“The pandemic shows the need to better protect the U.S. from highly contagious pathogens and zoonotic diseases,” says Patti Strand, founder and president of National Animal Interest Alliance. “For years, public health agencies have documented cases where imported dogs have brought in rabies, new strains of canine influenza, leptospirosis, screwworm, and other diseases and pests that threaten animal and human health. While we applaud the Centers for Disease Control for taking steps to reduce the risk of rabid canines entering the US from high-risk rabies countries, we are also concerned about the 90% of dog imports that remain unchecked. The Healthy Dog Importation Act is necessary to ensure that all dogs brought in from overseas are healthy and disease-free before entering the United States.”

New USDA safety measures

On Friday, USDA’s Animal and Plant Health Inspection Service announced a federal order establishing additional requirements for dogs imported into the United States for resale from ASF-positive countries.

Starting August 16, 2021, importers of dogs into the United States for resale from a region in which ASF exists or is reasonably believed to exist, must submit written documentation verifying completion of the following requirements:

  • The dog(s) and their shipping crate/container must be free of dirt, wood shavings, hay, straw, or any other organic/natural bedding material.
  • All bedding that accompanies the dog(s) during transit must be properly disposed of at the U.S. post-entry point(s) of concentration.
  • Each dog must have an ISO-compliant microchip implanted, and the individual microchip number must be verified immediately before each animal is bathed.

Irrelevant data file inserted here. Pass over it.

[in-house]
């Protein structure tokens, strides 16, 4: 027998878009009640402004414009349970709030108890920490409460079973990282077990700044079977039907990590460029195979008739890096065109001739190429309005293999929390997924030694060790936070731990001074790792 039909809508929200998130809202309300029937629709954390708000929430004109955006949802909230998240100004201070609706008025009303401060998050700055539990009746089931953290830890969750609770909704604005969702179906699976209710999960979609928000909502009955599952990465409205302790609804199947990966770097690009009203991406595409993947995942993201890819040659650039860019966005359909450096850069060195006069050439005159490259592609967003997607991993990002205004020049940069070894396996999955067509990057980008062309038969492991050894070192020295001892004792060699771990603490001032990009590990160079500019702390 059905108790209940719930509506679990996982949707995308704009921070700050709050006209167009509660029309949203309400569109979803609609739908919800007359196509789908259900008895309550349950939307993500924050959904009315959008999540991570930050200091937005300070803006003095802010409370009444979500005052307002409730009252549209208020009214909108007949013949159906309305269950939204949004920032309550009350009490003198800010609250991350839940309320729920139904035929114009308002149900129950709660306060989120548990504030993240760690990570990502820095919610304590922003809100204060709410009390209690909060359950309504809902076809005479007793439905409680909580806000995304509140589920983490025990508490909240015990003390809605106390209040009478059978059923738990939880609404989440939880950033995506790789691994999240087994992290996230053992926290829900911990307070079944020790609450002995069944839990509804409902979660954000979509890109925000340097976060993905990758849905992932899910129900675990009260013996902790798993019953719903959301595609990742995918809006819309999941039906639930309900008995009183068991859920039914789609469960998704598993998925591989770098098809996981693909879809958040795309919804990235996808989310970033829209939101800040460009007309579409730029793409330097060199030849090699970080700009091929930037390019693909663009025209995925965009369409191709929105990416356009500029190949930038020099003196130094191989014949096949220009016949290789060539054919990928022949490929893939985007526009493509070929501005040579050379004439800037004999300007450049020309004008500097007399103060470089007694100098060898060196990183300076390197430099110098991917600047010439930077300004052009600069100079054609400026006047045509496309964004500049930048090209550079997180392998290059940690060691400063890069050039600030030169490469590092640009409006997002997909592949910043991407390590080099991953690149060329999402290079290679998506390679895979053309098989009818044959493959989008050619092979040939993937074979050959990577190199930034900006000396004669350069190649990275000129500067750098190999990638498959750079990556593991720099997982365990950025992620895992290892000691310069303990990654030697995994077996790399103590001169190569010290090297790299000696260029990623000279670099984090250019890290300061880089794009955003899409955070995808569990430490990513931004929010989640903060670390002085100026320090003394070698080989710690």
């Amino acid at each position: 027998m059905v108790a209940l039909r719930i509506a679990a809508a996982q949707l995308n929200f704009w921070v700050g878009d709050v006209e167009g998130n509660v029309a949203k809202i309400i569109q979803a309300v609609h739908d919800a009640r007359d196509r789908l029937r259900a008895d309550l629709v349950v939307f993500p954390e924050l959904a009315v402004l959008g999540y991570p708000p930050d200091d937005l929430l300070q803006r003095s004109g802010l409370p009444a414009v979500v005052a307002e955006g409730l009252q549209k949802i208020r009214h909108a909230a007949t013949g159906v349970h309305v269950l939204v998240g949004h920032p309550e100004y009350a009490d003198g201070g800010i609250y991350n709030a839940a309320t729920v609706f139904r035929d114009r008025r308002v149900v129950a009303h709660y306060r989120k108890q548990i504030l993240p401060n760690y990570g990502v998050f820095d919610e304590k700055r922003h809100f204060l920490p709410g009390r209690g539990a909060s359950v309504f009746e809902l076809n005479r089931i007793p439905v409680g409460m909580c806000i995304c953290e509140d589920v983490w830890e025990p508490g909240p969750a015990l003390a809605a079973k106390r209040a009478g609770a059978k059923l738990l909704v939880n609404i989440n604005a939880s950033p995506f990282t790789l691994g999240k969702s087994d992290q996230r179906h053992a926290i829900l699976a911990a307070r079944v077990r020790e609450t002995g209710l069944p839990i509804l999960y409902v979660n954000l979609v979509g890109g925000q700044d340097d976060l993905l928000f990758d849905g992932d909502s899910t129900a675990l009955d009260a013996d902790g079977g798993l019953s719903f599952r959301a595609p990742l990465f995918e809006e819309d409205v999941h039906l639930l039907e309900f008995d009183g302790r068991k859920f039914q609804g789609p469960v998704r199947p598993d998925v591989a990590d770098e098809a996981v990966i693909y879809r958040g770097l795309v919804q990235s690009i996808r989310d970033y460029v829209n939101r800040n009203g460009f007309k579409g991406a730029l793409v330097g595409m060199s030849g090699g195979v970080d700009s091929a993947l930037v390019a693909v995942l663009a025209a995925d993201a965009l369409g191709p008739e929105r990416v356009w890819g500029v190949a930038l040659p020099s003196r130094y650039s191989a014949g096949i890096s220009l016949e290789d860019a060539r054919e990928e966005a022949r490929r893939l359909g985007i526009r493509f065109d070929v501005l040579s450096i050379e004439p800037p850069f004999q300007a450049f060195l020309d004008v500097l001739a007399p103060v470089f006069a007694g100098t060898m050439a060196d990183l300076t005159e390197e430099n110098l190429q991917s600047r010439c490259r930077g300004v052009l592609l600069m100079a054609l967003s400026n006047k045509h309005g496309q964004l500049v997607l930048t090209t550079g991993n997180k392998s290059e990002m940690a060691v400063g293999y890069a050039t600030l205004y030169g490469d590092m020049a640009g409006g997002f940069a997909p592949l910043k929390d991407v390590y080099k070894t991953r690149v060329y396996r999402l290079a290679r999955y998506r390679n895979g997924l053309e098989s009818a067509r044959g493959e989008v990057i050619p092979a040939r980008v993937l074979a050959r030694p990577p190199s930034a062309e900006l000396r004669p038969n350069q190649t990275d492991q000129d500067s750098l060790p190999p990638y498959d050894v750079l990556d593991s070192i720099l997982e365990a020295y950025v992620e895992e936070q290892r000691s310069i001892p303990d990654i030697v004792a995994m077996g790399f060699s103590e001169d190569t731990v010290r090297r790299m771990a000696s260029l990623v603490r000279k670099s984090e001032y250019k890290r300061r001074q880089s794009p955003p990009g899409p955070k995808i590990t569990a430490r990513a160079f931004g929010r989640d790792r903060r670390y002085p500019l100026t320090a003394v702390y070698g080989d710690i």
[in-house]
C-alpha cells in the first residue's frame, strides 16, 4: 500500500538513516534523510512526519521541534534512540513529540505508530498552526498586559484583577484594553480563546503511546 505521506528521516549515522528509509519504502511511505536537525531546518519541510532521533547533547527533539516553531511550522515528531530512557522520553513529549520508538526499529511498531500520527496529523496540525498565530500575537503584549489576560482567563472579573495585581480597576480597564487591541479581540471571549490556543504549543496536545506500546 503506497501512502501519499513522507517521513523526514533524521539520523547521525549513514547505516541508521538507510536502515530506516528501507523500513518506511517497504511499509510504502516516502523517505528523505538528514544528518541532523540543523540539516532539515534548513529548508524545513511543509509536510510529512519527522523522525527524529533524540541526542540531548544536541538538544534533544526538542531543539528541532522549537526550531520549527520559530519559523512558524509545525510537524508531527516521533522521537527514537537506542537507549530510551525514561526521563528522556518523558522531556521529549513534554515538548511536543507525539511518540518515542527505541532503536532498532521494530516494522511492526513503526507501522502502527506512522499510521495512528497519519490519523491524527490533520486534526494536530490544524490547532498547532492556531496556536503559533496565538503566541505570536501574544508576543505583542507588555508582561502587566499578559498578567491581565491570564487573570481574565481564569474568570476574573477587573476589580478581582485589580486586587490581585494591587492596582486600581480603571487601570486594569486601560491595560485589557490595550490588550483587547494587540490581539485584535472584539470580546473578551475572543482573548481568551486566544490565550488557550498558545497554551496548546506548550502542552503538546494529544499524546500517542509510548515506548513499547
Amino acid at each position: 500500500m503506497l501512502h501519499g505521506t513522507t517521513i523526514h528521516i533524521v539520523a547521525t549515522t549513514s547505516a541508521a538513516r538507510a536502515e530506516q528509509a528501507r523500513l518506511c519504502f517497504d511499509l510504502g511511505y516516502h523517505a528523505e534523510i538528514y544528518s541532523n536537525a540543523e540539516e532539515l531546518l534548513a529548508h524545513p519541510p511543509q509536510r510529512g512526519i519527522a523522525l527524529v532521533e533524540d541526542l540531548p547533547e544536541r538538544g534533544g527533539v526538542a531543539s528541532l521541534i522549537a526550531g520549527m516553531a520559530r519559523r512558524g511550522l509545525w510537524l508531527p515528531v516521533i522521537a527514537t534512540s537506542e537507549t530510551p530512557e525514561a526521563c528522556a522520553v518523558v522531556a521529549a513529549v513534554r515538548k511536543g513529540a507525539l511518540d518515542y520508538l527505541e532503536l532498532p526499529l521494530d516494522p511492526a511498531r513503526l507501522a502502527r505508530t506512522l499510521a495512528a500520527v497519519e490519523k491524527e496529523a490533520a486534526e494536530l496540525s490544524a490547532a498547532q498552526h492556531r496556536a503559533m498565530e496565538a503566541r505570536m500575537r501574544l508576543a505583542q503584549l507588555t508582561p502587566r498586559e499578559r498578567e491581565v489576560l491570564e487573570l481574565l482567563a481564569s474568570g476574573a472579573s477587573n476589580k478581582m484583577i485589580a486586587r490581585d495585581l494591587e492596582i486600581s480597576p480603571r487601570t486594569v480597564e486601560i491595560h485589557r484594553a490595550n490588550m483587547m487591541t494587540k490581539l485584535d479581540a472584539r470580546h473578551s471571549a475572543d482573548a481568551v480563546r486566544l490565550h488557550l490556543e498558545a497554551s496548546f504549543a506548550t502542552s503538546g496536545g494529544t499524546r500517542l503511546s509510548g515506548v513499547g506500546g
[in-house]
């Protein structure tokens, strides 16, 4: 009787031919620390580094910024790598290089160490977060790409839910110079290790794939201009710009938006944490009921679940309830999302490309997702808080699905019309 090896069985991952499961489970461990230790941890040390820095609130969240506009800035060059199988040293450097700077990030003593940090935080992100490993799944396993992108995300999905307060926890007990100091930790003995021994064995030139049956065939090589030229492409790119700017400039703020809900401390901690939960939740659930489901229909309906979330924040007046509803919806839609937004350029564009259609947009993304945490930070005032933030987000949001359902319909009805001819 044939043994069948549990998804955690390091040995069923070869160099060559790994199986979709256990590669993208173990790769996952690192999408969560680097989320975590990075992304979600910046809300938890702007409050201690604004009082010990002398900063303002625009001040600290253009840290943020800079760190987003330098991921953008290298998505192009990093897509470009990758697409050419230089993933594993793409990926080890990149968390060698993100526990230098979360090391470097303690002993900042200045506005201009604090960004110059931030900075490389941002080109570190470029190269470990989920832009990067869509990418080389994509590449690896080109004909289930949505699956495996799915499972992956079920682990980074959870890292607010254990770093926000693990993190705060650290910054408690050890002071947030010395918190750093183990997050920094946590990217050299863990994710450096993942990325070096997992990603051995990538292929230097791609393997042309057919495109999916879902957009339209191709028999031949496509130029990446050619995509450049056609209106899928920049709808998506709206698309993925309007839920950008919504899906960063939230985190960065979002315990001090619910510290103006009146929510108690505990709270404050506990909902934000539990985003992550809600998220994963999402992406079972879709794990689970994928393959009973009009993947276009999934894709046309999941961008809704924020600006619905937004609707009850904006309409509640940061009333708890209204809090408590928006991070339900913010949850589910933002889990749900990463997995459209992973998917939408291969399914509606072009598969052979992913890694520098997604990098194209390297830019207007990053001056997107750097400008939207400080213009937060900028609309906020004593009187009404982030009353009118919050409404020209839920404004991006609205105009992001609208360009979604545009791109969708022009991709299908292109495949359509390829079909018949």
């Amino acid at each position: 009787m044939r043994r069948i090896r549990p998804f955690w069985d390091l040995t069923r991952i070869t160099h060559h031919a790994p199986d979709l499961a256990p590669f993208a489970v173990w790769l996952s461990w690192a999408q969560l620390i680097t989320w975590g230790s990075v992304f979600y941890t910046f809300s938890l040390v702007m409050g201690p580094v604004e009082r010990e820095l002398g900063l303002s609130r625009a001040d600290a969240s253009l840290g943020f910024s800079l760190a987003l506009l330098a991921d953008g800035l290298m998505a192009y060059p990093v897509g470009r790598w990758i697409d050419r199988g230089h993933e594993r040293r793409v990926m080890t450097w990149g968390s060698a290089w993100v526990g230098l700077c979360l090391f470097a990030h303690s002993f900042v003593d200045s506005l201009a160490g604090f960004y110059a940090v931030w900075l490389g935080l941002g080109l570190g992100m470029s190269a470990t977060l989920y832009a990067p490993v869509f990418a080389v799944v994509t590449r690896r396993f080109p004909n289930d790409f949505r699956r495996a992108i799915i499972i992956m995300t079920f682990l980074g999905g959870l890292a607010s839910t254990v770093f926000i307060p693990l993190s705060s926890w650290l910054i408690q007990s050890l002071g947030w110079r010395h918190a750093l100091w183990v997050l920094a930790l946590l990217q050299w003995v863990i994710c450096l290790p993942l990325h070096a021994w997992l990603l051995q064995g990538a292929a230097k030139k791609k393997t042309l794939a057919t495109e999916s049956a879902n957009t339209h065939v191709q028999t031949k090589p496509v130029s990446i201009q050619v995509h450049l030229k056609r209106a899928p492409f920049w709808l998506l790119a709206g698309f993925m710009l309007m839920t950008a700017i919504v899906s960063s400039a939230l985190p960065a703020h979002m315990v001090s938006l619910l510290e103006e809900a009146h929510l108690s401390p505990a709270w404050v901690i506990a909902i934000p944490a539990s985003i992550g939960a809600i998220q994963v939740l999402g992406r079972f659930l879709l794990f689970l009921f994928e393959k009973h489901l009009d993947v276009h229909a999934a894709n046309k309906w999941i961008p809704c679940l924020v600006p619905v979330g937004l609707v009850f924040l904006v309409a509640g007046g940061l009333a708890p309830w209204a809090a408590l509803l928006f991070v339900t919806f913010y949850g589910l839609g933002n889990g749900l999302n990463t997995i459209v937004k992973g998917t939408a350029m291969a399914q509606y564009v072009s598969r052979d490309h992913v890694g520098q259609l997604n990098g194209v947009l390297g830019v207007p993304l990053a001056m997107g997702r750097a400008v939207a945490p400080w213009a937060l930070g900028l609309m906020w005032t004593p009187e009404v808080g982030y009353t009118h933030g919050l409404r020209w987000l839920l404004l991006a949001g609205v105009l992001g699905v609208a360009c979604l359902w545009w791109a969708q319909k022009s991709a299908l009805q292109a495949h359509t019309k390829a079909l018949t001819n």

• Each dog must be bathed at the U.S. post-entry point(s) of concentration within 2 calendar days of arrival in the United States. Bathing must be documented in the Veterinary Services Dog Import Record.

Ensuring ASF and other foreign animal diseases don’t enter the country is one of NPPC top priorities. Earlier this year, NPPC sounded the alarm on the potential for imported rescue dogs to serve as disease carriers from their bedding, crates or coats, becoming a lead issue during its spring Legislative Action Conference. “Each year, several thousand dogs enter the country for resale or adoption. If even one of these animals carried ASF into the country, it could put the U.S. swine herd and other livestock in jeopardy and have disastrous consequences for our nation’s agriculture sector,” says NPPC Chief Veterinarian Dr. Liz Wagstrom. “We thank USDA for implementing these additional safety measures to prevent the spread of ASF to the United States,” she added.